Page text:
The Low Anthem Oran Mor 7th April 2011

review by Pauline Keightley

Photo: the low anthem. I first saw The Low Anthem perform at the Old Fruitmarket during Celtic Connection Festival 2010. The band have a contemporary American country style and with their finely-tuned harmonies and assortment of instruments they are very entertaining Their sound ranges from soft subtle tunes to crashing walls of sound and the voice of Ben Miller, the lead singer, can be sweet or harsh depending on the song.

I expected another great concert at OranMor and I wasn't disappointed. The beautiful Auditorium made a great venue with its stained glass windows and highly decorated ceiling and gallery. The American band 'Heart to Heart' providing the support and they had a lot of fun performing their strong harmonies and high quality songs.

The Low Anthem followed with the stage set for intimacy with their instruments afrranged in a circle with an open area in the middle.?To further add to the relaxed ambience they had set a vase with two daffodils and a glass of wine on top of a small wooden organ.? The band began their set in a close circle around an old radio-style microphone and with only their soothing voices and guitar they brought a hush to the crowded hall.??

On their next song they added two clarinets and a tuba to the mix. They asked members of the audience to join in at the end of this number by calling friends on their mobile phones. This unusual gimick created an eerie prolonged echo throughout the hall.? Their first ten songs were gentle and mellow, after which we were more than ready for them to take the tempo up - which they did by playing three guitars, drums and electric bass to produce a big wall of sound.?

The Low Anthem played some well-known songs from their third album - 'Charlie Darwin,' 'The Ghosts Who Write History Books' and the crowd sang along enthusiastically to their song 'Way To Ohio' . Ben remarked that he thought he heard a 'Glasgow Emma-Lou Harris' in the third row!??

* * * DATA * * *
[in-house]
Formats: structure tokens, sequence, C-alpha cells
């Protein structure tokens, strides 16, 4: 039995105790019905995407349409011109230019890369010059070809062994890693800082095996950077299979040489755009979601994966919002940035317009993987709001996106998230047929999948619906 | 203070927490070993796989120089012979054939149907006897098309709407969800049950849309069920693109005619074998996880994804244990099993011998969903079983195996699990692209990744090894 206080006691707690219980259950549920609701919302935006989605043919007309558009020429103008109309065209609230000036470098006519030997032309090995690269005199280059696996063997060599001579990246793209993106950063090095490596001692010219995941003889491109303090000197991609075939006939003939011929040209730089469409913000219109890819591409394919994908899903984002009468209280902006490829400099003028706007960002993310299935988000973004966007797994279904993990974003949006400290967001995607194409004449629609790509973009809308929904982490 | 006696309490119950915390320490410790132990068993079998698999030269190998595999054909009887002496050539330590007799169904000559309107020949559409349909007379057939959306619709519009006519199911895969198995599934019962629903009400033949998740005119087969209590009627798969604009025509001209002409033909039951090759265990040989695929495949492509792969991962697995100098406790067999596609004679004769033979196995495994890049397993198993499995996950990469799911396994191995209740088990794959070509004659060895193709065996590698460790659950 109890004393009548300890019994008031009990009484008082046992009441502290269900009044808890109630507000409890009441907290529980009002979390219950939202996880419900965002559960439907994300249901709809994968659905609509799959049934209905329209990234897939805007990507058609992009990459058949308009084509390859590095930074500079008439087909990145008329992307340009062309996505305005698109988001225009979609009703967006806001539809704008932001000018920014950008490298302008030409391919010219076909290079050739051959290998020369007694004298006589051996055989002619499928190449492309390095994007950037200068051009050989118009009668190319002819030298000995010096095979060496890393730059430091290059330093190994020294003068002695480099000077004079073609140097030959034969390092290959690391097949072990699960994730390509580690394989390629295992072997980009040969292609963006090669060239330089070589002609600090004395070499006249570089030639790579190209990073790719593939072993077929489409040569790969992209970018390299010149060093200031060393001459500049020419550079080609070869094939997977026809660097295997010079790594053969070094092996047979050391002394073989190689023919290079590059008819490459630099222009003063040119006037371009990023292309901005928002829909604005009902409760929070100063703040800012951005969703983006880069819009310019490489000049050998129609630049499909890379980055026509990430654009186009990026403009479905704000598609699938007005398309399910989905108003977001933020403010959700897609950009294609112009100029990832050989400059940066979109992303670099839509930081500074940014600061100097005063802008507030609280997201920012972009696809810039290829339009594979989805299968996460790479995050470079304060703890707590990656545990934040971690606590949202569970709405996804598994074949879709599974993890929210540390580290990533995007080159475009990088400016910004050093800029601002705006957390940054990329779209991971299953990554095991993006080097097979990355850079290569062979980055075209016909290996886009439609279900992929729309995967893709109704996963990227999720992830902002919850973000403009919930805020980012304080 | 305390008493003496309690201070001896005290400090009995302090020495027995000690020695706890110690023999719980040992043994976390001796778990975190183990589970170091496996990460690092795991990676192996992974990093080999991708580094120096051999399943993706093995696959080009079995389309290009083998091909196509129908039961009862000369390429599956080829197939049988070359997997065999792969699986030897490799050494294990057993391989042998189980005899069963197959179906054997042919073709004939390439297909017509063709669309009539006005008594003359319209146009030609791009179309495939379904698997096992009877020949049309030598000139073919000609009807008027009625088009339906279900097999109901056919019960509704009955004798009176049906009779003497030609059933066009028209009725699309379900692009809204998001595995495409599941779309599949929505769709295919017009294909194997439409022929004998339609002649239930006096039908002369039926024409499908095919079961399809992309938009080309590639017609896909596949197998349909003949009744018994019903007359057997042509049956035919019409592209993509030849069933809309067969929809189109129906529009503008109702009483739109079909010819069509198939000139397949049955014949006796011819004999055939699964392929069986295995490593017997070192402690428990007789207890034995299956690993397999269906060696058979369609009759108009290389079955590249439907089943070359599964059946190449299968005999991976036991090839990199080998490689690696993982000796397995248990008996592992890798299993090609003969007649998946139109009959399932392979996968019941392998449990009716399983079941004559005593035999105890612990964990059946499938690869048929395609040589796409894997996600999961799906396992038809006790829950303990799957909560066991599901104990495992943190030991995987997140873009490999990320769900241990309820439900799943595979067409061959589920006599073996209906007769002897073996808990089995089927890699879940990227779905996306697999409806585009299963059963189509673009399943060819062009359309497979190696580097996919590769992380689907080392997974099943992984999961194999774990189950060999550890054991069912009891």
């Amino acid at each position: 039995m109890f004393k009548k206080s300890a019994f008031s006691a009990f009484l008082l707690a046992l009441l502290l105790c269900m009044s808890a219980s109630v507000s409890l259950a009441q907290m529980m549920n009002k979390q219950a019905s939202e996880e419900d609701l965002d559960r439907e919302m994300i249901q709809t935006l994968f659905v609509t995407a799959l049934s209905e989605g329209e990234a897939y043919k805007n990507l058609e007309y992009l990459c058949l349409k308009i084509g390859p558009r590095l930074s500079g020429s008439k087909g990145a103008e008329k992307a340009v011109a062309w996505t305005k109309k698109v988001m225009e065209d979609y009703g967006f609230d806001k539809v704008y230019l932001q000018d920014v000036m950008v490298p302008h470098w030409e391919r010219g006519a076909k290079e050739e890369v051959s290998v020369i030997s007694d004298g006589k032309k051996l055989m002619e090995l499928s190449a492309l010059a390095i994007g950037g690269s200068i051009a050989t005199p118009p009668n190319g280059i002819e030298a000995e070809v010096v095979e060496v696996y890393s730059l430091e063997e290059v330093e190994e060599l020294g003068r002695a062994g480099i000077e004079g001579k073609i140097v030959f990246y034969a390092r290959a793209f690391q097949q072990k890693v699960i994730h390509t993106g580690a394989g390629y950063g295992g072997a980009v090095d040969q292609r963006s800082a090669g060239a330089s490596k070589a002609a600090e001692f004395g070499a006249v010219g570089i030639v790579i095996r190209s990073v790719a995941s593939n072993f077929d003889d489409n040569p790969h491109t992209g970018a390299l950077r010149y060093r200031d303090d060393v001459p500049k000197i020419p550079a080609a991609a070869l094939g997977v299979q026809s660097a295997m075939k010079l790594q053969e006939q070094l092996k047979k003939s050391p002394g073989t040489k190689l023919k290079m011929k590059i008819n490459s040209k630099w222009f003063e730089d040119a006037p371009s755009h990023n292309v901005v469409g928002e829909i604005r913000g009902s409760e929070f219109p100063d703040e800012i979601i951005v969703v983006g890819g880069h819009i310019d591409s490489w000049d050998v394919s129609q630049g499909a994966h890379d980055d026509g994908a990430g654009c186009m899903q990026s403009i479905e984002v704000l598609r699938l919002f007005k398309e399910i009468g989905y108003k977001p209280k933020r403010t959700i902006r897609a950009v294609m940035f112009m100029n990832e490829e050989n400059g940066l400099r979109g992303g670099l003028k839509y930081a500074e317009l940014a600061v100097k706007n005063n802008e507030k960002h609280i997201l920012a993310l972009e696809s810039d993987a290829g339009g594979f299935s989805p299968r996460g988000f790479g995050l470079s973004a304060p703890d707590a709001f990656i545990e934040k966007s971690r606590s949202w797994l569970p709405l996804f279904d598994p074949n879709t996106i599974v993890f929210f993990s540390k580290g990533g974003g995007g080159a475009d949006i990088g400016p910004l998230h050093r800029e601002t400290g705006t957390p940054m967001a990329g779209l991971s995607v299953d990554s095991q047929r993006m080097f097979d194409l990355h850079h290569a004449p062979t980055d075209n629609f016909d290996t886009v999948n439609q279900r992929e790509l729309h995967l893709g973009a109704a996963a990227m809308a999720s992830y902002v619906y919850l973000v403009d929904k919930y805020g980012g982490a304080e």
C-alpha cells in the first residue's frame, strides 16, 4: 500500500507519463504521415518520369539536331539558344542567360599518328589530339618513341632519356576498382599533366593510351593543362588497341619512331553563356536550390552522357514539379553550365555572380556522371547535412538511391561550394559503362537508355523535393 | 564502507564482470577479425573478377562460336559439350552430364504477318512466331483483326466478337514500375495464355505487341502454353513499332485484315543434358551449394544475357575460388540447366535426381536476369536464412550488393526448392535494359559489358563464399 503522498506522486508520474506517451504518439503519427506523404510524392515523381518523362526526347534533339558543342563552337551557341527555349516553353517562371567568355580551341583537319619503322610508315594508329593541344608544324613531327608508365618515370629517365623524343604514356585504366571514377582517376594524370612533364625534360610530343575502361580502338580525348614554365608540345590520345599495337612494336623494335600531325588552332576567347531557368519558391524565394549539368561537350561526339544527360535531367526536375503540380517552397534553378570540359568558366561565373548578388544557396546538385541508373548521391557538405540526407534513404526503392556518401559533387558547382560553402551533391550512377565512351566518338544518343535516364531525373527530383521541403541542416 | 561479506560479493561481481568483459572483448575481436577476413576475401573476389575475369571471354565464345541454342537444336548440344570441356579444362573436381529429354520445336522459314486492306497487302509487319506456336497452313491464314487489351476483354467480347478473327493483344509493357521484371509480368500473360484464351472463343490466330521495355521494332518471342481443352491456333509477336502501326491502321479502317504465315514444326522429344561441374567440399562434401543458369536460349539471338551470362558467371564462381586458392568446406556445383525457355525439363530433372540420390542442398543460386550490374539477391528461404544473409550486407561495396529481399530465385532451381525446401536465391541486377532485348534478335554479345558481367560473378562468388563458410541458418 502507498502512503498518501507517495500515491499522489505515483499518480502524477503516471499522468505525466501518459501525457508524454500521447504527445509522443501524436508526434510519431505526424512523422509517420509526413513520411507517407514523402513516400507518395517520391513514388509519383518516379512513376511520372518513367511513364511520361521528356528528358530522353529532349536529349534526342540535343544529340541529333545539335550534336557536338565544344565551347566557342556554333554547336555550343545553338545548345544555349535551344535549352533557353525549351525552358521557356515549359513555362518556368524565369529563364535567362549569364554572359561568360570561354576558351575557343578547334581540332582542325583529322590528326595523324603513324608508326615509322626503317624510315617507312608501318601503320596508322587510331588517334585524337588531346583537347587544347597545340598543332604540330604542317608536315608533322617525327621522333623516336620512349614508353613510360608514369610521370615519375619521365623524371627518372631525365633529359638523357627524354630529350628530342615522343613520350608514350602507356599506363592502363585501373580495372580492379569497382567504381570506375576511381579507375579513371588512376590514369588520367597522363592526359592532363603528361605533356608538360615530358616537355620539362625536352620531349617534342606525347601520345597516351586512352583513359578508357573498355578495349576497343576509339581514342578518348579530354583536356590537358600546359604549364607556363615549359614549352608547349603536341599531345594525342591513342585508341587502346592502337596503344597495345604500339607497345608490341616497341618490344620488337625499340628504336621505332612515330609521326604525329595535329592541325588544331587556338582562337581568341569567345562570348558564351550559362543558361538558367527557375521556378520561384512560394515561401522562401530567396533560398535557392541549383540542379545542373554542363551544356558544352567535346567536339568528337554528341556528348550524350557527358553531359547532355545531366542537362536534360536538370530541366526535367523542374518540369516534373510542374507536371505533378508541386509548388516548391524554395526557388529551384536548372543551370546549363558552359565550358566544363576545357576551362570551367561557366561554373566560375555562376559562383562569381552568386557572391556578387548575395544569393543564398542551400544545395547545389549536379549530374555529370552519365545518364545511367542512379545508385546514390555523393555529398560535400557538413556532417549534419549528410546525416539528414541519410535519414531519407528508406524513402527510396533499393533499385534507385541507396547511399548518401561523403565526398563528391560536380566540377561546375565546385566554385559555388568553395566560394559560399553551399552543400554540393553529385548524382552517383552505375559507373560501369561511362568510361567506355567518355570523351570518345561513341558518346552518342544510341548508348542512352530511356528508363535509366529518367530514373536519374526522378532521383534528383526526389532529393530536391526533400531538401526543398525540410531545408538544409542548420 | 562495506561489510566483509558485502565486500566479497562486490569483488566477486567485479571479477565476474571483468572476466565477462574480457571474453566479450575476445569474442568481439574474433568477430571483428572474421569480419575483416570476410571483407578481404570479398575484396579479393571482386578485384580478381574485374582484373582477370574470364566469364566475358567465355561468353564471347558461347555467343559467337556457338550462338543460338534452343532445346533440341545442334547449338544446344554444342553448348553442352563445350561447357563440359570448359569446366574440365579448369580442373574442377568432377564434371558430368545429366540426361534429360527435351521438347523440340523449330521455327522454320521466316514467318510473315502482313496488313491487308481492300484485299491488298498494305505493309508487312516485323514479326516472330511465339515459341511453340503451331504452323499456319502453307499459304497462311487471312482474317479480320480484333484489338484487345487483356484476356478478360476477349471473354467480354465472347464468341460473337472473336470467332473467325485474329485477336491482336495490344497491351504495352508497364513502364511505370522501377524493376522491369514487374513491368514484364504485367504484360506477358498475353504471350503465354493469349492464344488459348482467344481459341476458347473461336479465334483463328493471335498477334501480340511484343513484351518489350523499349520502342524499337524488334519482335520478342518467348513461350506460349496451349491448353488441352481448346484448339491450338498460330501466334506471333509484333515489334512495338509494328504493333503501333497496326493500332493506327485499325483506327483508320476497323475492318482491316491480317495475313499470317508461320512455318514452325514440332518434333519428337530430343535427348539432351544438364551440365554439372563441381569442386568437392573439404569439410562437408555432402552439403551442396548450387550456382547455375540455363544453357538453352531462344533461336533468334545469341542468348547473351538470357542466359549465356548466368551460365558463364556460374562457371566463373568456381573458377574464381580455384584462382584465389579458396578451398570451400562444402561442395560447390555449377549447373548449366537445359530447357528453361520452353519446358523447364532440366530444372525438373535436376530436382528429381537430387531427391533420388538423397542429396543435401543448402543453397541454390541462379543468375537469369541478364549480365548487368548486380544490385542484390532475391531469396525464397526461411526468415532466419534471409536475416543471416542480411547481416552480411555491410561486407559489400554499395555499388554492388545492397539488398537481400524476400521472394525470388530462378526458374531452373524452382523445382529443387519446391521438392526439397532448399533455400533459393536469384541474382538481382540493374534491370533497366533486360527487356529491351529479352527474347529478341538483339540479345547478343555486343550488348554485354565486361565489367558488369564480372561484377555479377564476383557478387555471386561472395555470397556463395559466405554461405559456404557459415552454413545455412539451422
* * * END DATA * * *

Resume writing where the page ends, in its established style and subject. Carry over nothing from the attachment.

By mixing their instruments they were able to give each song a different texture - from mellow to harsh, vibrant to poignant - sometimes the texture of wood, sometimes full on brass. Some songs had singing saw, double bass, harmonica, fiddle and a small wooden organ pumped by foot pedals.? Other songs had a brassier sound with trumpet and tuba added. There were some unusual touches such as bowing the banjo. Their harmonies were close, intimate and often poignant, in contrast Ben Miller sang with a soaring, gripping high falsetto accompanied by his acoustic guitar.????

Their songs were full of movement and stories - a combination of haunting, meaningful and intelligent. Their music reflects a mix of several influences and it has fine strong melodies. The audience responded enthusiastically and the band was called back for an encore. when they sang 'Smart Flesh' from their new release.? Their voices sounded particularly pure as they sang 'Oh My God, Charlie Darwin' and there was a feeling of spirituality and renewal in the old church hall.

This low key American indie folk band are from Rhode Island. They consist of multi-instrumentalists Ben Knox Miller, Jeff Prystowsky, Jocie Adams and Mat Davidson. The band gained attention for their third studio album, 'Oh my God Charlie Darwin' in 2009, and they released their fourth studio album 'Smart Flesh' in 2011.